The city goes first By Taylor Bereiter

The city goes first

as the light leaves, washing over marbled buildings, drawn away like a tablecloth
as god whispers a dark quiet into the world because he is eternity’s disc jockey

and small lights flicker on like distant candles
as people, lazy in their beds, annihilate the good air by shutting off their lamps
and we all sit with our thoughts as gravity keeps its consistent aging pull
as the stars peer down at us as listless angels
as the night dares all the animals into silence and we follow eyelids first into slumber
as shivering rats
crawl up subway pipes like god is at the other end
with a handful of cheese, laughing until the world grows moldy with indifference
and small children break apart

crackers in their dreams, their dreams small and brittle in the mouths
of their parents, taller children with bigger dreams that crumbled faster than they could grow
and maybe growing up isn’t something that happens to you, but something that follows you until you turn
and greet it with a few slumped shoulders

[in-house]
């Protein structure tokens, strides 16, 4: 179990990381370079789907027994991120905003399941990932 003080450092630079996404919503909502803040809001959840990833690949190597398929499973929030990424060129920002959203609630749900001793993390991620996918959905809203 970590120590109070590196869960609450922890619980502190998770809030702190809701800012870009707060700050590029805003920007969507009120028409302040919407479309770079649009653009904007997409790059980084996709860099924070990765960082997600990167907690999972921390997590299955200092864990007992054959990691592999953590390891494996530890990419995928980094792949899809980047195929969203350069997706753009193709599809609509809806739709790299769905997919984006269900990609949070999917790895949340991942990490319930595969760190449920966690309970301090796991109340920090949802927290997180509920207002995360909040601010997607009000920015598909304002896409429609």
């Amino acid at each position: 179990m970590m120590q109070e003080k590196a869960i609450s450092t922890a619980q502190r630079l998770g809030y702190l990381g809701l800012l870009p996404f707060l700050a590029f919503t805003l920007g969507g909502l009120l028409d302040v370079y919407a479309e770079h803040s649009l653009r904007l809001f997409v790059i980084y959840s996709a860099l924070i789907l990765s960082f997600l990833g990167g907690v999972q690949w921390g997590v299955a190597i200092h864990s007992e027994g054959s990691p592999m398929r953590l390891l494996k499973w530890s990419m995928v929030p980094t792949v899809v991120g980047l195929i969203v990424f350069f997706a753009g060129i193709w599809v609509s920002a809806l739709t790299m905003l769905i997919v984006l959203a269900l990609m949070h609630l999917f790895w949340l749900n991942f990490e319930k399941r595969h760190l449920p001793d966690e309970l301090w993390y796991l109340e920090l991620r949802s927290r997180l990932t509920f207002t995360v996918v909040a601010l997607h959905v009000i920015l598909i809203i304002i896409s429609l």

and shrug
into your life like
good enough
good enough today
but tomorrow
is today
on repeat
and god is a sticky fingered disc jockey at a house party
that everybody wants to leave.

We live life like a city unto ourselves
dark entirely inside, until the smallest parts of us wake up before the sun does
and we turn the lamps back on despite gravity’s protest
because somewhere out the door is a leaking pipe that smells of cheese
because we’re shivering rats and listless angels and children too dumb to stay young
and we’re shaking off sleep as tomorrow finds us
in the daytime, growing older one more moment, cut down by an edge of light
as the tablecloth folds over once more, drawn back into position by a turntable
and god sticks his finger onto a cracking disc and begs us, “one more, please—
I think we’ve just about got this living thing figured out.”

By Taylor Bereiter


Taylor began writing poetry in college and has since competed in multiple national poetry slams before flying off to Taiwan to teach English literature abroad. She writes because language is too damn fun to quit and because, as a trans woman, she has found poetry to be an excellent way to be heard.

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